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A levels or Apprenticeship?

(11 Posts)
crapitus Thu 23-Feb-17 17:54:55

DS 16 is a bright boy. Just got A* in both GCSE numeracy and maths and is predicted to get Bs and As in the rest of his subjects (triple science, geography IT etc).

He has no real idea what he wants to do. He's very apathetic about discussing careers, preferring to bury his head in the sand and disappear off to play Xbox and football. He doesn't go far so never really needs spending money for anything so there's no real urge to earn money.

He's adamant he doesn't want to go to university. Ok, that's fine I said but you must do something. How about an apprenticeship? Not sure he said so this week (half term) I've got him in work with me in engineering dept so have a try and see if he'd like it. He's loving it, engaging, confident and getting stuck in. Today I broached the subject of joining the company in September on a 4 year apprenticeship (there will be a vacancy coming up) he'll have a good training package, it's 5 minutes away from where we live and he'll be paid right the way through.
He's not fussed as it means he'll have to go to the local college instead of doing A levels at 6th form with his friends. I think there's little point in doing A levels unless you are going to university, he thinks he can do A levels then go find a job. I think he'll struggle as most employers will be looking for either a degree or plenty of experience- he won't have either.
I can't believe he's refusing to take the apprenticeship simply because he won't know anyone on the college course.all he wants to do is go to school and come home to play Xbox or football. He'll want to learn to drive in September but if he's still in 6th form there won't be the money to buy and run a car - if he takes the apprenticeship there will be.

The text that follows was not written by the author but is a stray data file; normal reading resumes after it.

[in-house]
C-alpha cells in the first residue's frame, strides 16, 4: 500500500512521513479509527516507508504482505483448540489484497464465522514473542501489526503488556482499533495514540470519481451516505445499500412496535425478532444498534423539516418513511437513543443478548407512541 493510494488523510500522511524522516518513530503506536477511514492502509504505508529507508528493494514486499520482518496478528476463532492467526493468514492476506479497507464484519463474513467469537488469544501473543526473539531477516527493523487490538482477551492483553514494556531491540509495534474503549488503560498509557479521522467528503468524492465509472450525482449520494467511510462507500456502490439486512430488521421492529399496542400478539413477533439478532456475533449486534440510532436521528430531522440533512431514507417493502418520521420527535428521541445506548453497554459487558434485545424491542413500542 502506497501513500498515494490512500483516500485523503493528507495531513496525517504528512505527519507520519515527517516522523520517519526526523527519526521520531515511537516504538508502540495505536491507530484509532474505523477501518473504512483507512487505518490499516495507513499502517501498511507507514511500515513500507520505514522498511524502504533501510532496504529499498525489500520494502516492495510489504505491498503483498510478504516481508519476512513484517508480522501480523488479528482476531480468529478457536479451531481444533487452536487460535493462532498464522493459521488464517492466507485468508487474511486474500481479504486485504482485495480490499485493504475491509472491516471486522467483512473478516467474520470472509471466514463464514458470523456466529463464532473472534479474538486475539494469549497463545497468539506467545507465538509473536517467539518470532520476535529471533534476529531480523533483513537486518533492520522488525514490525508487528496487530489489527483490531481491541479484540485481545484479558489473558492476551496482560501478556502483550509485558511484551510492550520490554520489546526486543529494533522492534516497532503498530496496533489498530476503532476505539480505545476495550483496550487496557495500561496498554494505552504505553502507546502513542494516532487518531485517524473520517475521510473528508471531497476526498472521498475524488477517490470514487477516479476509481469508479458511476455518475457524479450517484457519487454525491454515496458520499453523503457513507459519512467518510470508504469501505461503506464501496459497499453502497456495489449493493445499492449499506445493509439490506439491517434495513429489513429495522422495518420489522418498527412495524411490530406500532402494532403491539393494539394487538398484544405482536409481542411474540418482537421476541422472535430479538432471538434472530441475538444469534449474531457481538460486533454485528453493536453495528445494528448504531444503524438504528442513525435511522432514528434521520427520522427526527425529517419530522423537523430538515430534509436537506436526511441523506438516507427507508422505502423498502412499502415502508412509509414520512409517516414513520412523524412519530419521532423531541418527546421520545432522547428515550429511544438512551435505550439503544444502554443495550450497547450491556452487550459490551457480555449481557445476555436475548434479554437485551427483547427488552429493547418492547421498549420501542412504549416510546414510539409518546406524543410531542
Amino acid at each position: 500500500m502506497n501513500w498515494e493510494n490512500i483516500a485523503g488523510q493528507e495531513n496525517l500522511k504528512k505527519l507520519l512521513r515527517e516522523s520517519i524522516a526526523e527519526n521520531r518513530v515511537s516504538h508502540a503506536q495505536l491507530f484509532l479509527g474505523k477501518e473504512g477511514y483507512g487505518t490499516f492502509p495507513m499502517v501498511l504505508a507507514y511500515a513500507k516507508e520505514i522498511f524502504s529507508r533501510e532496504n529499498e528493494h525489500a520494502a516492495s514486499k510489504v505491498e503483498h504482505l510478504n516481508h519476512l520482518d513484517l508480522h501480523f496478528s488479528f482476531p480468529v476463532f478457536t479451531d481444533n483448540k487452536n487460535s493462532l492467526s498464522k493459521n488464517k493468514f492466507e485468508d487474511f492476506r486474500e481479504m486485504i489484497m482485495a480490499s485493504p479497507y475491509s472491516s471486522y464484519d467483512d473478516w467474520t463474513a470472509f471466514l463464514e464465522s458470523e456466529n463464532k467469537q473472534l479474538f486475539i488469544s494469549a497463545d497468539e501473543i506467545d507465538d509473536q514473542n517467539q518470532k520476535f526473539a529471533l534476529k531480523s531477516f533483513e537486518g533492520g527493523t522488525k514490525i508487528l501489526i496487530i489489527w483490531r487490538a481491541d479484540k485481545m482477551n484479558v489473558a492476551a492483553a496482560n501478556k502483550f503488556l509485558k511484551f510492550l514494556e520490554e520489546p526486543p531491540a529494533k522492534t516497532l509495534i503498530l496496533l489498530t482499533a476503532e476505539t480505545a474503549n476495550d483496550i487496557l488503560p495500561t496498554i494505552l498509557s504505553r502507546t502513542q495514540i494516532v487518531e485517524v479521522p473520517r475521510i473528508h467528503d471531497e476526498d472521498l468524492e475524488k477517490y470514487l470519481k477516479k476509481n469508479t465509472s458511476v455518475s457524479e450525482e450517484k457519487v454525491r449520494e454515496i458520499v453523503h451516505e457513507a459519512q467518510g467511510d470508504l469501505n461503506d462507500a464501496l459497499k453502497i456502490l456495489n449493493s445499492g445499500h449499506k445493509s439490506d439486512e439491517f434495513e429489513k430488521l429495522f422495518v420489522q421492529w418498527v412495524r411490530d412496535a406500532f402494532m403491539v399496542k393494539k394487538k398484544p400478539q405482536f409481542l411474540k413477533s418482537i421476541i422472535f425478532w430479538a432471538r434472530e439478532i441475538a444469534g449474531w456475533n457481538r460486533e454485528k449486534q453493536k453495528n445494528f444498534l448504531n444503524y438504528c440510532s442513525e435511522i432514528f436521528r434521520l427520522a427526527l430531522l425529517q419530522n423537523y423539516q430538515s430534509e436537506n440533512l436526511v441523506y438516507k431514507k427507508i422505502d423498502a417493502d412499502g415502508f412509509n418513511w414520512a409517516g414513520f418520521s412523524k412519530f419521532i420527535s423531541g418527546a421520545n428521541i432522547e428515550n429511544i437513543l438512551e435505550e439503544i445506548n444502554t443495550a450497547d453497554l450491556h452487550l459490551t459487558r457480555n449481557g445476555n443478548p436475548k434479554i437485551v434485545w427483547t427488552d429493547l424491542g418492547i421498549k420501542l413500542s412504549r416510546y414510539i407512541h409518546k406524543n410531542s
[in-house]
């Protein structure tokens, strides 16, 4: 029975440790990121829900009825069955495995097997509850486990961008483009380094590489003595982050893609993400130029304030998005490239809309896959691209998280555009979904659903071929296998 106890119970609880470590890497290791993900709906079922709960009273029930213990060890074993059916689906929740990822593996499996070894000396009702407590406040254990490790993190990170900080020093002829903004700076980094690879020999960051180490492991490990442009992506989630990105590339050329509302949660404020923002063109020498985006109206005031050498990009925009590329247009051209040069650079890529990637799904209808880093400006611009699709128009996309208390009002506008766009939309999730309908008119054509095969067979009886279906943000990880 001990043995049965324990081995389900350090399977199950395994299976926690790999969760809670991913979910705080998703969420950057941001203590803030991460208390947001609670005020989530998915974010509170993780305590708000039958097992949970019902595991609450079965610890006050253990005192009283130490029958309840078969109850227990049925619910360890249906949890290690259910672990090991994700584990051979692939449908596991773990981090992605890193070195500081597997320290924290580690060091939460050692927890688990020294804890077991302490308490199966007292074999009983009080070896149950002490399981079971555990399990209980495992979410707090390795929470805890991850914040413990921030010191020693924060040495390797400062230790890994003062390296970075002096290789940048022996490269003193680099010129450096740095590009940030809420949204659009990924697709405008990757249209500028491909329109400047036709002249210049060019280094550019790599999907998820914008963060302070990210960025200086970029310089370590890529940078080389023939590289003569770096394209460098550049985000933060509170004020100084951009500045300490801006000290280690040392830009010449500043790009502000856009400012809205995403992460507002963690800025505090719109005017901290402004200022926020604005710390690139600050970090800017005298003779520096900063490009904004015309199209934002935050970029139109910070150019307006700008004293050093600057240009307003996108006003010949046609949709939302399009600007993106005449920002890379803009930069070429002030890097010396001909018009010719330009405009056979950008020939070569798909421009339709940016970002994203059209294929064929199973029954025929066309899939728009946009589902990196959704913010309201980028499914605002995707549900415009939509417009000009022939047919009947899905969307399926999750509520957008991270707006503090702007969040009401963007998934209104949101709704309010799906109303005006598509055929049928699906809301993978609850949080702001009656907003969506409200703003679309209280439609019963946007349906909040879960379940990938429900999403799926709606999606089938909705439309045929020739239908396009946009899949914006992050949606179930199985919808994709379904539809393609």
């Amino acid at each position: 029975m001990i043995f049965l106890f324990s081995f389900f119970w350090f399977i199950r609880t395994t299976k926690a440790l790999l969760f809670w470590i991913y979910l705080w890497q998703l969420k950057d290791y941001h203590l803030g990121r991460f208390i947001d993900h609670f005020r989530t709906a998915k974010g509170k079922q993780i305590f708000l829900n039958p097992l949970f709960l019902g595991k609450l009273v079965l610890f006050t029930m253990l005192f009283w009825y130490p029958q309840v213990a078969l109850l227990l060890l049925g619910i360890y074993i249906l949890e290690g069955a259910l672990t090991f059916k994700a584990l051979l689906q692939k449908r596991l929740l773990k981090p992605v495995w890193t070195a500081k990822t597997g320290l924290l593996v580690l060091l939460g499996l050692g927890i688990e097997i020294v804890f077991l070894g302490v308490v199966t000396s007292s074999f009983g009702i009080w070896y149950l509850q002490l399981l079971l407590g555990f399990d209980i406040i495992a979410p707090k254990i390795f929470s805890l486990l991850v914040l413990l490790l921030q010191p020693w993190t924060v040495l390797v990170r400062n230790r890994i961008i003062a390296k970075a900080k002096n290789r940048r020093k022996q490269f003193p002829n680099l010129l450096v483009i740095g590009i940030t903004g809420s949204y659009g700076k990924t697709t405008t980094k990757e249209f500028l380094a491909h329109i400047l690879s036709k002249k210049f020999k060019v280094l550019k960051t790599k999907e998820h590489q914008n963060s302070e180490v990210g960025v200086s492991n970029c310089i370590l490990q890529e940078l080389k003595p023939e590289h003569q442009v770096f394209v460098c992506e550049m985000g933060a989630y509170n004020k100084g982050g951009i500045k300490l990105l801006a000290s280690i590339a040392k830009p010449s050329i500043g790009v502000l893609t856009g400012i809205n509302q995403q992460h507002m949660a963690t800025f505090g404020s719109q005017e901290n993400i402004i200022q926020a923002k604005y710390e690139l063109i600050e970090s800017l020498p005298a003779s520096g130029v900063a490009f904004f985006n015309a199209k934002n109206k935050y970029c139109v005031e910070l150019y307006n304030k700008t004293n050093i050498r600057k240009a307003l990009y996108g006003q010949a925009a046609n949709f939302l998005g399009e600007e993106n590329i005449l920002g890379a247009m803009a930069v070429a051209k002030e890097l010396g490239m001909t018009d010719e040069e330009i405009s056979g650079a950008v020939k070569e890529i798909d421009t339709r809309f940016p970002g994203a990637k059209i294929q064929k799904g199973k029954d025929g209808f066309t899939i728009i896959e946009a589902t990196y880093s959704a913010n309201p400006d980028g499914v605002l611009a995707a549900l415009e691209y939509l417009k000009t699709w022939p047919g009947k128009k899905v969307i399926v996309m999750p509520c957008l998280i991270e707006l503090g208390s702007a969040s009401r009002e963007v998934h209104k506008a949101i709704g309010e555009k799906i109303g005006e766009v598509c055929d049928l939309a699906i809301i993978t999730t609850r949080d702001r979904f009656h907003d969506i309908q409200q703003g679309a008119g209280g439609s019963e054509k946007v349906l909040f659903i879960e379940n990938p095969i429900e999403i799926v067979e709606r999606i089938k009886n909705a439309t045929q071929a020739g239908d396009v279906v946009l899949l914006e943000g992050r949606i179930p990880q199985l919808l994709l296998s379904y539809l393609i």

How can I get him to see he's throwing a golden opportunity away? Apprenticeships are like gold dust - just wish I could get him to see it. Anyone else's children manage to get a good job after A levels? Any reassurance please?

titchy Thu 23-Feb-17 18:06:54

I'm with him sorry! He might change his mind about university. He might want to broaden his horizons further than working five minutes away in the same company as his mum. He's only 16 don't pigeon hole him into an engineering apprenticeship.

Contrary to what you believe there will be plenty of other opportunities, including apprenticeships, once he's finished A levels.

Freddorika Thu 23-Feb-17 18:10:04

Why not encourage him to do an engineering degree?

surreygoldfish Thu 23-Feb-17 20:06:12

Also a number of employers offering apprenticeship type jobs post A level as an alternative to university. If he's capable doing A levels and then deciding would be a good option.

Saltpot3 Thu 23-Feb-17 20:15:53

Correct, there are quite a lot of apprenticeships for people who have completed A levels. Promising apprentices at some companies are even funded through degrees, while getting paid. Get him to look at a few engineering careers websites.

Bubblysqueak Thu 23-Feb-17 20:18:03

You can still go to university if you do an apprenticeship, I did.

TotallyEclipsed Thu 23-Feb-17 20:19:59